A plaque remaining from the Big Apple Night Club at West 135th Street and Seventh Avenue in Harlem.

Above, a 1934 plaque from the Big Apple Night Club at West 135th Street and Seventh Avenue in Harlem. Discarded as trash in 2006.

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Entry from November 20, 2017
“If you’re here for the yodeling lesson, please form an orderly orderly orderly orderly queue”

A joke about yodeling was posted on Twitter by MꙬse Allain‏ on April 18, 2016:

“If you’re here for the yodelling lesson, please form an orderly queue (orderly orderly orderly queue).”

“If you’re here for the yodelling lesson, please form an orderly orderly orderly orderly queue” was posted on Sickipedia and Twitter on April 18, 2017.


Wikipedia: Yodeling
Yodeling (also yodelling or jodeling) is a form of singing which involves repeated and rapid changes of pitch between the low-pitch chest register (or “chest voice") and the high-pitch head register or falsetto. The English word yodel is derived from the German (and originally Austro-Bavarian) word jodeln, meaning “to utter the syllable jo“ (pronounced “yo” in English). This vocal technique is used in many cultures worldwide.
(...)
Technique
Human voices have at least two distinct vocal registers, called the “head” and “chest” voices. Most people can sing tones within a certain range of lower pitches in their chest voice and tones within a certain range of higher pitch in their head voice. Falsetto is an “unsupported” register forcing vocal cords in a higher pitch without any head or chest voice air support. The range of overlap between registers, called the passaggio, can be challenging for untrained singers. Experienced singers can control their voices in this range, easily switching between registers. Yodeling is a version of this technique in which a singer might change register several times in only a few seconds and at a high volume. Repeated alternation between registers at a singer’s passaggio pitch range produces a very distinctive sound. For example, in the famous “Yodel – Ay – EEE – Oooo”, the “EEE” is sung in the head voice while all other syllables are in the chest voice.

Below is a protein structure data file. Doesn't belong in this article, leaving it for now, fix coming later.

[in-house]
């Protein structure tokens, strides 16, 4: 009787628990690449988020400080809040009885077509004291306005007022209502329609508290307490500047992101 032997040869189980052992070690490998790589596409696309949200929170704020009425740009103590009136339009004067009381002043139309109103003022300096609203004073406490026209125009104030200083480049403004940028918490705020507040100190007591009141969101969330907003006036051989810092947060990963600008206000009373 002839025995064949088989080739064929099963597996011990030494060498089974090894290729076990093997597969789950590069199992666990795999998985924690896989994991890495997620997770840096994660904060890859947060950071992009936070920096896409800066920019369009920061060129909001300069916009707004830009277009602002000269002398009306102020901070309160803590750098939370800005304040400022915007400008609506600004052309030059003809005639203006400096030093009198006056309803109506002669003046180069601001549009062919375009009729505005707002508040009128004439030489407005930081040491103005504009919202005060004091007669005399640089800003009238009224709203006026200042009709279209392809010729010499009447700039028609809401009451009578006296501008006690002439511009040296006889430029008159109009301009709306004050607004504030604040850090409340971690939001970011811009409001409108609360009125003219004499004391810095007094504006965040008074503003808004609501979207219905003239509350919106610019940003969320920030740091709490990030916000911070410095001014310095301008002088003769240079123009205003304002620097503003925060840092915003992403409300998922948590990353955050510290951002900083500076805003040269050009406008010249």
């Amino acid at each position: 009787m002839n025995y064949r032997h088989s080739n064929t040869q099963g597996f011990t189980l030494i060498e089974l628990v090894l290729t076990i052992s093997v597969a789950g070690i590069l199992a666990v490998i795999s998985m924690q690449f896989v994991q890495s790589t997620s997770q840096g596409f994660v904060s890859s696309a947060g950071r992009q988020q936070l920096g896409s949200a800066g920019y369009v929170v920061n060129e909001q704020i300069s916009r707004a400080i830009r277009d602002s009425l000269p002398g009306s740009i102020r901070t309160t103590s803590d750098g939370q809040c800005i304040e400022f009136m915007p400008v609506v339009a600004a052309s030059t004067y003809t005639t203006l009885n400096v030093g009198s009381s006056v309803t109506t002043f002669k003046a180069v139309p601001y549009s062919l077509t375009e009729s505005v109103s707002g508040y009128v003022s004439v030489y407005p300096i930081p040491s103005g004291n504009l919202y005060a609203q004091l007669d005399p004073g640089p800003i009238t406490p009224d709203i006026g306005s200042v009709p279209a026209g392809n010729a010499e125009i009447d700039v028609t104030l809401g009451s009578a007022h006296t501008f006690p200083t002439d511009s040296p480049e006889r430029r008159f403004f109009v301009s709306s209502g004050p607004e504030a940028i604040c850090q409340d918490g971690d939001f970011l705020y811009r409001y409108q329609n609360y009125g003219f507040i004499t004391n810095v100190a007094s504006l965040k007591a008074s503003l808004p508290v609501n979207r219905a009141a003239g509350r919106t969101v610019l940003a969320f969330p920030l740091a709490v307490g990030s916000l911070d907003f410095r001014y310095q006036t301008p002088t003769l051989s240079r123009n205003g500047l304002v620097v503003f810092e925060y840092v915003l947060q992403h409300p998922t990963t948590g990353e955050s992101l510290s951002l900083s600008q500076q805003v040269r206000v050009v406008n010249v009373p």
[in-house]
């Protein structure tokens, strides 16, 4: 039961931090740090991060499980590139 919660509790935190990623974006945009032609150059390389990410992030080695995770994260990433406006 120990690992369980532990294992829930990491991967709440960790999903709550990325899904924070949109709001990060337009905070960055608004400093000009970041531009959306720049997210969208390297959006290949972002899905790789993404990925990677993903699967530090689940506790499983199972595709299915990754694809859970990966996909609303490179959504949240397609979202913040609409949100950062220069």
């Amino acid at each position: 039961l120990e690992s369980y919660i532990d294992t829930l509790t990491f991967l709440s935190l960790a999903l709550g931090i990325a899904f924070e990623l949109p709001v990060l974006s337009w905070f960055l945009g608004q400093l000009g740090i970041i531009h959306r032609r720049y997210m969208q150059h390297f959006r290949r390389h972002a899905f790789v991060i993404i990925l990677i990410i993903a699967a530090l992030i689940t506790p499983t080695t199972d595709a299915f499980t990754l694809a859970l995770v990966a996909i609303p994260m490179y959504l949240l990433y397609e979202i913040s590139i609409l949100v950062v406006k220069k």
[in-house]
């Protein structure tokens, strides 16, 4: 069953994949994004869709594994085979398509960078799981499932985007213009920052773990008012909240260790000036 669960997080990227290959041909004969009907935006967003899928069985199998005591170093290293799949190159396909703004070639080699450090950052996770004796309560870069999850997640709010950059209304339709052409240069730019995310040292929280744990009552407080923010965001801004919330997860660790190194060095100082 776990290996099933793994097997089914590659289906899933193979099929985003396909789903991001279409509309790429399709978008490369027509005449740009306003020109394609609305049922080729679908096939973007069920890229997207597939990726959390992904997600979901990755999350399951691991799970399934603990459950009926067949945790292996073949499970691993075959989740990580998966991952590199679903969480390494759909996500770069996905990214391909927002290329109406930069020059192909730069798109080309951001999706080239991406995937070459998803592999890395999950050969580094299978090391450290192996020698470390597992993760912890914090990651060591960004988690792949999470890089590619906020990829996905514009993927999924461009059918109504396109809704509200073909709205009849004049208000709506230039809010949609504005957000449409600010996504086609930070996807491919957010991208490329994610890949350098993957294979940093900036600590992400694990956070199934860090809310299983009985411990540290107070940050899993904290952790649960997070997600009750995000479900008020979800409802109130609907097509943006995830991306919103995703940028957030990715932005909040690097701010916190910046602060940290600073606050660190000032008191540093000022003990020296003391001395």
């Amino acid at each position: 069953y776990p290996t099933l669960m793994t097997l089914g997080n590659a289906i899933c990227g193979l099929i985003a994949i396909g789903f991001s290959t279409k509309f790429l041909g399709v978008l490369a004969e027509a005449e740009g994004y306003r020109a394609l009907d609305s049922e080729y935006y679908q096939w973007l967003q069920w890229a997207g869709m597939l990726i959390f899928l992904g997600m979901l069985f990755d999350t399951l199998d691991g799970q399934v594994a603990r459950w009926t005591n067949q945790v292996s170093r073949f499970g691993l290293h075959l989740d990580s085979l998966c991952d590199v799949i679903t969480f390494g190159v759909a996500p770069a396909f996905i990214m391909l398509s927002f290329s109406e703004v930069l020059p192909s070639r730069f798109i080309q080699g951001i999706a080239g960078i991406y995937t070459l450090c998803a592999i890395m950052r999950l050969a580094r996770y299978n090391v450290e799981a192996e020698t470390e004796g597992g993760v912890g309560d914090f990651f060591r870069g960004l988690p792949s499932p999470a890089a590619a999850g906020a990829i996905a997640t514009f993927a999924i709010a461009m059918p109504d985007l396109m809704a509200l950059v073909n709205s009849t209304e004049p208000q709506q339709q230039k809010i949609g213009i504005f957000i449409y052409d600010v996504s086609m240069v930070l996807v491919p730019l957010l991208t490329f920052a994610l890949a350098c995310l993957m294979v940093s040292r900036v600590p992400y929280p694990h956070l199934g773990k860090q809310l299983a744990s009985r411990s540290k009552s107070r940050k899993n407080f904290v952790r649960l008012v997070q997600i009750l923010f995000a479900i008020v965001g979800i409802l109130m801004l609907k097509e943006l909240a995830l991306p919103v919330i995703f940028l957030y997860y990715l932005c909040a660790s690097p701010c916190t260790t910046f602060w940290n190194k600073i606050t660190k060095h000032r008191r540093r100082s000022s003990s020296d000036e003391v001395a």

Bart Plantenga, author of Yodel-Ay-Ee-Oooo: The Secret History of Yodeling Around the World, explains the technique:

“The basic yodel requires sudden alterations of vocal register from a low-pitched chest voice to high falsetto tones sung on vowel sounds: AH, OH, OO for chest notes and AY or EE for the falsetto. Consonants are used as levers to launch the dramatic leap from low to high, giving it its unique ear-penetrating and distance-spanning power.”

Twitter
MꙬse Allain‏
@MooseAllain
If you’re here for the yodelling lesson, please form an orderly queue (orderly orderly orderly queue).
7:35 AM - 18 Apr 2016

Sickipedia
If you’re here for the yodelling lesson, please form an orderly orderly orderly orderly queue.
Joke Submited by BigZav in Other - Random
18 April 2017 02:58 PM

Twitter
Alan Oliver‏
@AlanOliver6
If you’re here for the yodelling lesson, please form an orderly orderly orderly orderly queue.
3:22 AM - 18 Apr 2017

Twitter
ᴄᴏʟɪɴ ᴇɴɢʟɪꜱʜ‏
@ColinJEnglish
Sign seen outside a community hall:
“If you are here for the yodelling lesson, please form an orderly, orderly, orderly, orderly queue.”
5:43 AM - 18 Apr 2017

Twitter
Jokes & Memes & Shit‏
@ShittierJokes
If you’re here for the Yodelling class please form an orderly orderly orderly queue.
1:13 AM - 19 Apr 2017

Twitter
Shit Jokes‏
@ShitJokes
If you’re here for the yodeling lesson, please form an orderly orderly orderly orderly queue.
12:55 PM - 20 Jun 2017

9 July 2017, Daily Star Sunday (London, UK), pg. 25:
D OSBORNE via email
IF you’re here for the yodelling lesson, would you please form an orderly orderly orderly queue.

Posted by Barry Popik
New York CityMusic/Dance/Theatre/Film • Monday, November 20, 2017 • Permalink